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  4. Hi Gemma, I’m very sorry to hear about your experience, it sounds awful! I can’t believe you were told that despite the number of hours you have worked! Well done for sharing it, you are very brave.

    I’m also an ECR, and I can understand why you feel like you want to stay on in academia, despite the enormous amount of pressure it is putting on you. I am torn, my heart is telling me to stay in academia but my brain is advising me to flee. I am looking for jobs outside of academia, but atm it appears to be difficult to get my foot in, but I know I need to keep trying. If I had been willing to down the lectureship route (where a permanent position is more likely), I perhaps would have been more likely to stay on, but on short term contracts, with the pressure to get grants and publish, academia is increasingly becoming more and more of a toxic environment.

    Good luck in whatever you decide to do, but please do prioritize and look after your physical and mental health.

    Liked by 1 person

  5. Gemma, thank you for having the courage to write this and fortunately for the rest of us to share it openly. I have been studying personal resilience for the past year as part of a new role I have in my organisation. The subject is far more complex than I realised when I started 13 months ago. It is also not exactly what I thought it was either. Like many I expect I forsaw resilience to be about being tough, strong, impenetrable and so on. As I work in the Military it is perhaps not surprising that I had been almost conditioned to think this way.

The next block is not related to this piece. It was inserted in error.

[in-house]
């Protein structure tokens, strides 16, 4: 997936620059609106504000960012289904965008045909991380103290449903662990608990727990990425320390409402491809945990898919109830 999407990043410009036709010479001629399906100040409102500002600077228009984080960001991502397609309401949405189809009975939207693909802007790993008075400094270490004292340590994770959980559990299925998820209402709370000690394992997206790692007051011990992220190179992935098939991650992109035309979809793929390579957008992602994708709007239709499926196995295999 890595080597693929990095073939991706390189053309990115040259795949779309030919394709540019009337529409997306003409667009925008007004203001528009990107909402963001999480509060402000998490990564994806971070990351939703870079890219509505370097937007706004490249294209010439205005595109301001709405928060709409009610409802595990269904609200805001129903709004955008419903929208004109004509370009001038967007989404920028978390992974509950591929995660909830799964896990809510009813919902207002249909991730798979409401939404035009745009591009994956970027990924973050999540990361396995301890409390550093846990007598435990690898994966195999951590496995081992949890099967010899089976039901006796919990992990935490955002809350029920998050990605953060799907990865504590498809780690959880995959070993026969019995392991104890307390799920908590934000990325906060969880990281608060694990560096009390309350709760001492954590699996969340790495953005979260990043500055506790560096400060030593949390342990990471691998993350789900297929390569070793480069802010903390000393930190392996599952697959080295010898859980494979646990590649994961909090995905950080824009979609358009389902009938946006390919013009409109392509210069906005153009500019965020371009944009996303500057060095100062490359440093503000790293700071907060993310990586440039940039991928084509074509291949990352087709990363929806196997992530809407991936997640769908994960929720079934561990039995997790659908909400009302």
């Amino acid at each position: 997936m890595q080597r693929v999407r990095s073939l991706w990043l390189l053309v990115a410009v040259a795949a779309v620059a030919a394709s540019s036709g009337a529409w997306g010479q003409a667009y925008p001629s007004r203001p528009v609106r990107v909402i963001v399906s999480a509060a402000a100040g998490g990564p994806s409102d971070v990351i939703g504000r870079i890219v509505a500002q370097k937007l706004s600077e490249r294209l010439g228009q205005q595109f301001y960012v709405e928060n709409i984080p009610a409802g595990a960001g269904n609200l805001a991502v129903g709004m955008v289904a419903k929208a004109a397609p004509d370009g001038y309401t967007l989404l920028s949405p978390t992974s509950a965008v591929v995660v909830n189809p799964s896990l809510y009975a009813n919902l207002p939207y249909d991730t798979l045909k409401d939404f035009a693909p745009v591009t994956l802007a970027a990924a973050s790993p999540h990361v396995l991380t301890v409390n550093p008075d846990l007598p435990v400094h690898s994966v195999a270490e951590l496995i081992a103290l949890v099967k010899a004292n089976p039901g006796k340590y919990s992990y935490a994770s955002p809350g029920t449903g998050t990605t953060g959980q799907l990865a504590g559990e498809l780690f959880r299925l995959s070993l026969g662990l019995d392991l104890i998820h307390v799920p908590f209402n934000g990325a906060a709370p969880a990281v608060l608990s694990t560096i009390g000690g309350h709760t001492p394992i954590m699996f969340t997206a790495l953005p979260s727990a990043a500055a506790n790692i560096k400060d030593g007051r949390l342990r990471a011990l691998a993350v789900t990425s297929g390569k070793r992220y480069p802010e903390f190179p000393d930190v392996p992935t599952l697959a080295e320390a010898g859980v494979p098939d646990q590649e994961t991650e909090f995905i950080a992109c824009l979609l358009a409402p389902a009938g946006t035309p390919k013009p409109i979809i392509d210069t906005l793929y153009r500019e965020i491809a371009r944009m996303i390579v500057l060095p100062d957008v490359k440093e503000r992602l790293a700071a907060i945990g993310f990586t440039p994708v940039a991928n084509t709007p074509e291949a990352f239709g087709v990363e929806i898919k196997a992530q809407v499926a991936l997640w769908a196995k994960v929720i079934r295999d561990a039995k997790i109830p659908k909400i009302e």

I am not arrogant or skilled enough (yet) to even begin to dissect your situation in resilience terms. However, I am confident that your passion, supportive partner and even one day an affectionate cat all provide you with protection that you may not have noticed. If resilience is about bouncing back (and maybe even growing as a person because of the experience) then it already sounds like this is happening for you. Your job gives you and your life real meaning. That sustains you. As a result it is understandable to feel knocked back by such insenstitive apprasials. However, aligned to your strong relationships and sense of purpose, the meaming you draw from your work will allow you to prevail…

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  6. A very, very long time ago, I read an internal report on a job application which said something like ‘We gave X a starred First, which was richly deserved, but I didn’t then think of X as a high flyer.’ This made me realise that I would never make the grade in academia, so I got out, and have never regretted it!

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  7. Gemma you’re totally right and you shared what must of us are experiencing. However, I would like to add something. Once you become a mother and give full time for your kid, it’s game over. You can be the smartest (and in general women are smarter than men because they want do understand before showing off) it does not matter. On my floor in my previous lab there was only one woman PI. No kid no attachment. Think about it. This job requires a lot of flexibility which you lose when you have a baby. Unless you made this baby alone or with a partner who is keen to follow you anywhere with no career perspective. My advice if the lab you’re in is rich and comfortable enough to keep you forever and allow you some freedom, stay there as long as you can.